The reaction of those of us in the court, and those outside with “Stop Arming Saudi” banners, was one of disappointment but also of determination.

    In the days since, messages of support and of anger from all around the world have flooded in. Our sense of determination has only grown.

    We, the Campaign Against Arms Trade (CAAT), are already pursuing an appeal and will fight this dangerous verdict every step of the way.

    In this, we know we have the support of the British public. Opinion polling shows that 62 per cent oppose arms sales to Saudi Arabia and 66 per cent have an unfavourable view of the Saudi regime.

    In contrast, just 11 per cent agree with the government that arms sales to the Saudis are acceptable and just 14 per cent have a favourable view of Saudi Arabia.

    In Parliament too, support for our campaign is widespread, as every party with MPs opposes arms exports to Saudi Arabia except the Conservatives and the DUP (although individual DUP MPs have opposed the exports).

    So when International Trade secretary Liam Fox stepped up to defend the court’s decision in Parliament on Monday, he was faced with a critical crowd.

    To start off, Labour’s shadow international trade secretary Barry Gardiner argued that the indiscriminate use of air strikes, the destruction of a country’s means of food production and the targeting of civilians are all classed as war crimes.

    He then pointed out that the civil servant at the head of the government’s own arms export control body recommended that arms sales to Saudi Arabia be suspended.

    The SNP’s Alison Thewlis followed, highlighting that despite the cholera crisis engulfing the country, Yemenis are scared to go and stay in Abs cholera treatment centre as it was bombed in August 2016 by the Saudi-led coalition, killing 19 people, and they are scared it will be attacked again.

    “How many hospitals protected by international humanitarian law will the Secretary of State allow be hit by Saudi Arabia before he stops selling it bombs?” she asked.

    Finally, after Plaid Cymru and Lib Dem MPs took their turns to lambaste Fox, Labour’s Andy Slaughter asked why the government is continuing to promote arms sales to a country where 157 people, including children, were executed last year and where four young men remain at imminent risk of execution by crucifixion.

    Fox replied that the government had raised its human rights reservations with the Saudis. However, almost as he spoke news came out from Saudi Arabia. Six more people had been executed that very day.

    The overwhelming evidence of Saudi brutality may even be starting to melt the government’s resolve if anonymous sources quoted by Rachel Sylvester in The Times are to be believed.

    According to her column: “A growing number of senior Conservatives and Foreign Office staff are wondering whether the UK has been naive in its relationship with the kingdom.”

    Tories such as Ruth Davidson, Michael Gove and Boris Johnson have all criticised Saudi Arabia in the past, although Johnson has continued to cosy up to them regardless, and many more must privately recognise the immorality of arms sales to the regime.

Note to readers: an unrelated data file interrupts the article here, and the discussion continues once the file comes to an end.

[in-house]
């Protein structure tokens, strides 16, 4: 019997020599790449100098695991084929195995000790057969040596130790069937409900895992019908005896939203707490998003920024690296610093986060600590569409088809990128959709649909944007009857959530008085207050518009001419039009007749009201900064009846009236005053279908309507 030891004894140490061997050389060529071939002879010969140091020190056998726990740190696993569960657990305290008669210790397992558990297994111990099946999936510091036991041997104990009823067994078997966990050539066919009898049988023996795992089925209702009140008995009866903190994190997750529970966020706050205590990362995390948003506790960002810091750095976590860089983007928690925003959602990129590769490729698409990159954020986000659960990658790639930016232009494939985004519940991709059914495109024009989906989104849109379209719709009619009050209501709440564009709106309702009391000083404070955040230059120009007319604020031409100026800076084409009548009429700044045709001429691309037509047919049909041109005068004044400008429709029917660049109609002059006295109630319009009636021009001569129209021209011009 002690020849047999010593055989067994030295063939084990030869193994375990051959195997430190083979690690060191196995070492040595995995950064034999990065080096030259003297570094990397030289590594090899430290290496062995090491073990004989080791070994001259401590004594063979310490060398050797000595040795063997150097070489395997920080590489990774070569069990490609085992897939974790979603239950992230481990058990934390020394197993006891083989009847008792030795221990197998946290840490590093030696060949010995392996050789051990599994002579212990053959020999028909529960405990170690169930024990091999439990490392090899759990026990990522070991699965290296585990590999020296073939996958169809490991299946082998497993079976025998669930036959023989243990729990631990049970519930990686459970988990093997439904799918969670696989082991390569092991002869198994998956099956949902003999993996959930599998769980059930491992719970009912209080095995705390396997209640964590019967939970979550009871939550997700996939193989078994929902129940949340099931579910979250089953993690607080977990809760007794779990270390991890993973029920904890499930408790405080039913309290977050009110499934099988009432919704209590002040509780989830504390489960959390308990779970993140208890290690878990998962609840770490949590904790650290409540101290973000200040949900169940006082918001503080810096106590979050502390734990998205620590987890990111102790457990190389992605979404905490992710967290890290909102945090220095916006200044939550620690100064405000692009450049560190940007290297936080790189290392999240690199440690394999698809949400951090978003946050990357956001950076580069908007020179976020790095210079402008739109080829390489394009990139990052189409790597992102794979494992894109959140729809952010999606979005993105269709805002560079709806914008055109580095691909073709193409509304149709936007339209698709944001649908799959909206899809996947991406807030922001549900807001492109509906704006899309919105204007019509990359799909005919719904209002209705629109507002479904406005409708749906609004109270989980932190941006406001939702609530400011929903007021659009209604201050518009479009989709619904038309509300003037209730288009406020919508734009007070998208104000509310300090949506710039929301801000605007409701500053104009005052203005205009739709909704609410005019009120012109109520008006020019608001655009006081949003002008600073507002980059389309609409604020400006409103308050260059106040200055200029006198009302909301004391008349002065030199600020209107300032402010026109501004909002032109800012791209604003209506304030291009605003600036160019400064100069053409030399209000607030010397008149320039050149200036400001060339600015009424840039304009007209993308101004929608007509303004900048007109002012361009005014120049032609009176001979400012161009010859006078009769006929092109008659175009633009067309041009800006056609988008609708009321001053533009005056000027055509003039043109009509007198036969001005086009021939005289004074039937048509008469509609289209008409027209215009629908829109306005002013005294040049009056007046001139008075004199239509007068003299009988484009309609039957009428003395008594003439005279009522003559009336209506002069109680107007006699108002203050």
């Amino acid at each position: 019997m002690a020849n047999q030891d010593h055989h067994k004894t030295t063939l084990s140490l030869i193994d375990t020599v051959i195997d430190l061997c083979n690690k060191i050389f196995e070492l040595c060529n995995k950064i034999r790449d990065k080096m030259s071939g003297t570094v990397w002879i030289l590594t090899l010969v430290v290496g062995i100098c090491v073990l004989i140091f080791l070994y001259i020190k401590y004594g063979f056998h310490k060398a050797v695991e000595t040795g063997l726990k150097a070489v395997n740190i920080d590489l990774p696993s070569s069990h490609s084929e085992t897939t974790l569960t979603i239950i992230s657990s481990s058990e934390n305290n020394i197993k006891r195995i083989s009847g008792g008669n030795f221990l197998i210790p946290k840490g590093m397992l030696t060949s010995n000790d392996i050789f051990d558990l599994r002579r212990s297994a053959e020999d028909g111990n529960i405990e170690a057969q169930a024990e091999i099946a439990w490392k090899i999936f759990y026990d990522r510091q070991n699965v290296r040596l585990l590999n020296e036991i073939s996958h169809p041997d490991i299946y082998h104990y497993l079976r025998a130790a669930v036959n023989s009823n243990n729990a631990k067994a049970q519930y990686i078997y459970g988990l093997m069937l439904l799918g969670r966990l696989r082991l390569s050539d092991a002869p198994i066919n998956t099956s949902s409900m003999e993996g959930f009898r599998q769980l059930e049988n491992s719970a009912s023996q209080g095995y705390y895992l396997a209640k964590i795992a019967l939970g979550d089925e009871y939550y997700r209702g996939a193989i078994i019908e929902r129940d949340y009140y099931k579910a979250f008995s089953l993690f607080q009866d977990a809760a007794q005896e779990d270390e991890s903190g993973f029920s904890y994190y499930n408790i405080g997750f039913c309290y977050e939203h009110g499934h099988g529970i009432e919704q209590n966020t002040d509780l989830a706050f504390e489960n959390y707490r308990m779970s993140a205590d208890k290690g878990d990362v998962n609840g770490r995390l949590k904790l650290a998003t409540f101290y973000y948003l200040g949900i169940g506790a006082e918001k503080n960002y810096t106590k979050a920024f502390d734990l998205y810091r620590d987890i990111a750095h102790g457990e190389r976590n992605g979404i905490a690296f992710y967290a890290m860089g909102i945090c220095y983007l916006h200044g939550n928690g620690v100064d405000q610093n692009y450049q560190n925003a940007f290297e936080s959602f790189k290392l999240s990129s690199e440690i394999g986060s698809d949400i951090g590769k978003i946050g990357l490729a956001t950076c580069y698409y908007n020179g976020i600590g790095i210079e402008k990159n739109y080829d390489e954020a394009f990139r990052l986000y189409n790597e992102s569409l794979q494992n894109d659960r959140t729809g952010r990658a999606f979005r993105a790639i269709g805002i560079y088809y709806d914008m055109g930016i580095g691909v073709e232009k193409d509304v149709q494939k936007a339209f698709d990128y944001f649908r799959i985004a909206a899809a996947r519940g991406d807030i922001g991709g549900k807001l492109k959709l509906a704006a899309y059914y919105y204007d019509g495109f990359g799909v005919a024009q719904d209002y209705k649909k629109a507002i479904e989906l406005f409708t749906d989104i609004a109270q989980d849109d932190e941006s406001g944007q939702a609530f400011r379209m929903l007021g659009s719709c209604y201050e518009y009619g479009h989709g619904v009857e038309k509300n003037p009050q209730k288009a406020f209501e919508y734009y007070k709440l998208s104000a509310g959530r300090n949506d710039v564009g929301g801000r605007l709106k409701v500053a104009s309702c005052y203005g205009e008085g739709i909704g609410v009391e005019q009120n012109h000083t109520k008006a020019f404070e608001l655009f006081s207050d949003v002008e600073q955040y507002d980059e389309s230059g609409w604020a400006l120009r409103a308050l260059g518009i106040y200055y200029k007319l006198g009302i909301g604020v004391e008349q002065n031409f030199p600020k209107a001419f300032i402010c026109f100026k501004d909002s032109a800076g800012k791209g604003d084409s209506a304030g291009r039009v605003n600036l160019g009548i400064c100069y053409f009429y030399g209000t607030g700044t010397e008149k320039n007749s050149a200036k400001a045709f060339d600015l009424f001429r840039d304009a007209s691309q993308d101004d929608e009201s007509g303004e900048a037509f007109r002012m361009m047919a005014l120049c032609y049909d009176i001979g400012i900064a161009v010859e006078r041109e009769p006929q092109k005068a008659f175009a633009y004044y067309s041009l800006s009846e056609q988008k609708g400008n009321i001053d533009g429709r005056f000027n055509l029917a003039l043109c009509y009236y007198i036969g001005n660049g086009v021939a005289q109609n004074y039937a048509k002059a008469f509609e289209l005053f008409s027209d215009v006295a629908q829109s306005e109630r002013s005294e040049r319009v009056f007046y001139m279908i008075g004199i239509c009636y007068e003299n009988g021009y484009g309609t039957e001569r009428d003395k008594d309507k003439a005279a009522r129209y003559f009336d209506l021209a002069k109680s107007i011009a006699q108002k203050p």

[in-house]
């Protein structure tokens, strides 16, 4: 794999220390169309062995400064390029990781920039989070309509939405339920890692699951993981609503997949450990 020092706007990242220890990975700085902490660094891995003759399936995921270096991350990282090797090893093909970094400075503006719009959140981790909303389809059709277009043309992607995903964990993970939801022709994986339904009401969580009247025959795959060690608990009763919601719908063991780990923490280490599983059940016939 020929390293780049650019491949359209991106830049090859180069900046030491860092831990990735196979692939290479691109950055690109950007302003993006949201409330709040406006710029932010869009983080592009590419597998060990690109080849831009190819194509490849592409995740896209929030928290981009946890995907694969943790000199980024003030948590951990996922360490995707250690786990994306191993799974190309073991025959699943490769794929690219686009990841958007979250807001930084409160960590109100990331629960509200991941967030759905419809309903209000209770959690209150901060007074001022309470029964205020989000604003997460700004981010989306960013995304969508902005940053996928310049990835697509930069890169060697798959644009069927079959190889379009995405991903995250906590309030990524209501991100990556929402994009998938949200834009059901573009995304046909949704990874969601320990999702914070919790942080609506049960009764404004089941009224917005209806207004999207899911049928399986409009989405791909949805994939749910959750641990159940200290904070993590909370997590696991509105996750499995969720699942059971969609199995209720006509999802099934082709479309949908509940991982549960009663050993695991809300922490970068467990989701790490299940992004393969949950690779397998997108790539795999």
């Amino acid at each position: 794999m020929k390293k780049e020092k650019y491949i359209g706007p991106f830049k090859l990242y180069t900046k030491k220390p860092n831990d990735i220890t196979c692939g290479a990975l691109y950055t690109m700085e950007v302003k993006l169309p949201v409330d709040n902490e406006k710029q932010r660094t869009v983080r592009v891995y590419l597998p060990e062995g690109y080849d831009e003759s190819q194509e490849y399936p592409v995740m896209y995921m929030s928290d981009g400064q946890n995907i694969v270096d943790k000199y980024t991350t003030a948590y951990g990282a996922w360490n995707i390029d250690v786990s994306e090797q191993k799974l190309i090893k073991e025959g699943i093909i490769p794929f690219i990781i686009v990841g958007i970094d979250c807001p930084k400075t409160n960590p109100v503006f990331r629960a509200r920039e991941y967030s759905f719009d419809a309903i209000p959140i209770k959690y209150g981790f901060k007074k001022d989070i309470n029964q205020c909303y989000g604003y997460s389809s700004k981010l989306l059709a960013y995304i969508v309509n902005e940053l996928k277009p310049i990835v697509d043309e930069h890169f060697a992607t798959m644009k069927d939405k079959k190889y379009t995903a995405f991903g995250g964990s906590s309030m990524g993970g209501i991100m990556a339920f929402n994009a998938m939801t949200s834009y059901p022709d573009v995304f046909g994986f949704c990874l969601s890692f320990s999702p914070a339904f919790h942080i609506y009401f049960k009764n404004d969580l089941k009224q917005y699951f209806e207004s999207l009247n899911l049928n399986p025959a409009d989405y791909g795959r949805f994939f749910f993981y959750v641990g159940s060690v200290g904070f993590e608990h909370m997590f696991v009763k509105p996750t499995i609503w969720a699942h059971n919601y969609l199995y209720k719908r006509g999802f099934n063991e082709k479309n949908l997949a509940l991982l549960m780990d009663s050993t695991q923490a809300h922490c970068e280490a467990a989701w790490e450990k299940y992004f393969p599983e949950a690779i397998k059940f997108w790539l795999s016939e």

Any softening of the government’s position will be fought tooth-and-nail by the arms industry’s well-resourced and well-connected lobbyists.

    If Fox’s conscience ever kicks in, who better to bring him round than Oliver Waghorn, the man who was his special adviser until Fox resigned in disgrace in 2011, and is now BAE Systems’s “head of government relations” (lobbyist-in-chief)?

    And in a party which still reveres Margaret Thatcher, what better influencer could there be than Charles Powell, who was Thatcher’s parliamentary secretary and is now a BAE Systems adviser?

    CAAT will not just be fighting the arms trade in the courts and Parliament but also on the streets, peacefully disrupting the arms dealers that ply their terrible trade.

    In September, the Defence and Security Equipment International (DSEI) is coming to London’s Excel Centre and we will be joining activists from across the country at daily protests.

    The DSEI arms fair is organised by the Department for International Trade’s arms export promotion branch (the Defence and Security Organisation) which has so far declined to release the guest list for 2017. However, the last time DSEI took place in 2015, the militaries of 61 nations were invited.

    Of these, 14 (including Saudi Arabia) were on the Democracy Index’s list of authoritarian regimes; four (including Saudi Arabia) were identified by the British government as having wide-ranging human rights concerns and six were currently at war.

    We expect a similar guest list at this year’s fair. The enforcers of brutal and destructive regimes will be ferried around London by British government officials.

    They will drink champagne at luxury receptions and spend their citizens’ taxes on weapons bought to repress them and possibly to attack their neighbours.

    We will be there to show those living under these regimes that resistance is global and that arms fairs can be shut down.

    We hope Morning Star readers will join us.

    Joe Lo is a researcher for Campaign Against Arms Trade (CAAT). You can follow CAAT on Twitter on @CAATuk.

    http://morningstaronline.co.uk/a-cf33-Arming-the-Saudi-regime-should-not-be-legal#.WWzkGVFpwdU

  2. Pingback: Stop British-Saudi war crimes in Yemen | Dear Kitty. Some blog

  3. Pingback: Saudi royal air force butchering Yemeni farmers | Dear Kitty. Some blog